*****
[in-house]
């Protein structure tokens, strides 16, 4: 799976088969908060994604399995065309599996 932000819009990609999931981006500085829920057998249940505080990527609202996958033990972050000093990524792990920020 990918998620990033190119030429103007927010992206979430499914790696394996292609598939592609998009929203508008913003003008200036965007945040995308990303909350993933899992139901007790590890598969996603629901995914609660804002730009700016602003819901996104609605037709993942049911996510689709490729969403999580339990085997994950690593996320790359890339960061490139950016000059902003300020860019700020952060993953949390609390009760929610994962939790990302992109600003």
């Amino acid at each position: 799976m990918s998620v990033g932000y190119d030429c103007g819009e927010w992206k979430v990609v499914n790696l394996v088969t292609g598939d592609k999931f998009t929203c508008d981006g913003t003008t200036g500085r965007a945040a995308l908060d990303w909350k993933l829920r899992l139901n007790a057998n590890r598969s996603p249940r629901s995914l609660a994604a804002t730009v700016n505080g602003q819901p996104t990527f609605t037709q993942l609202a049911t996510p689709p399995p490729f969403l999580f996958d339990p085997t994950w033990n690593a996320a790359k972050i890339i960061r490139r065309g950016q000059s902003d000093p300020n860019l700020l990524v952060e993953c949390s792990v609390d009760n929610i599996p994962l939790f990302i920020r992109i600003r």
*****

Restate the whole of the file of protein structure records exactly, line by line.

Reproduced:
[in-house]
């Protein structure tokens, strides 16, 4: 799976088969908060994604399995065309599996 932000819009990609999931981006500085829920057998249940505080990527609202996958033990972050000093990524792990920020 990918998620990033190119030429103007927010992206979430499914790696394996292609598939592609998009929203508008913003003008200036965007945040995308990303909350993933899992139901007790590890598969996603629901995914609660804002730009700016602003819901996104609605037709993942049911996510689709490729969403999580339990085997994950690593996320790359890339960061490139950016000059902003300020860019700020952060993953949390609390009760929610994962939790990302992109600003």
């Amino acid at each position: 799976m990918s998620v990033g932000y190119d030429c103007g819009e927010w992206k979430v990609v499914n790696l394996v088969t292609g598939d592609k999931f998009t929203c508008d981006g913003t003008t200036g500085r965007a945040a995308l908060d990303w909350k993933l829920r899992l139901n007790a057998n590890r598969s996603p249940r629901s995914l609660a994604a804002t730009v700016n505080g602003q819901p996104t990527f609605t037709q993942l609202a049911t996510p689709p399995p490729f969403l999580f996958d339990p085997t994950w033990n690593a996320a790359k972050i890339i960061r490139r065309g950016q000059s902003d000093p300020n860019l700020l990524v952060e993953c949390s792990v609390d009760n929610i599996p994962l939790f990302i920020r992109i600003r």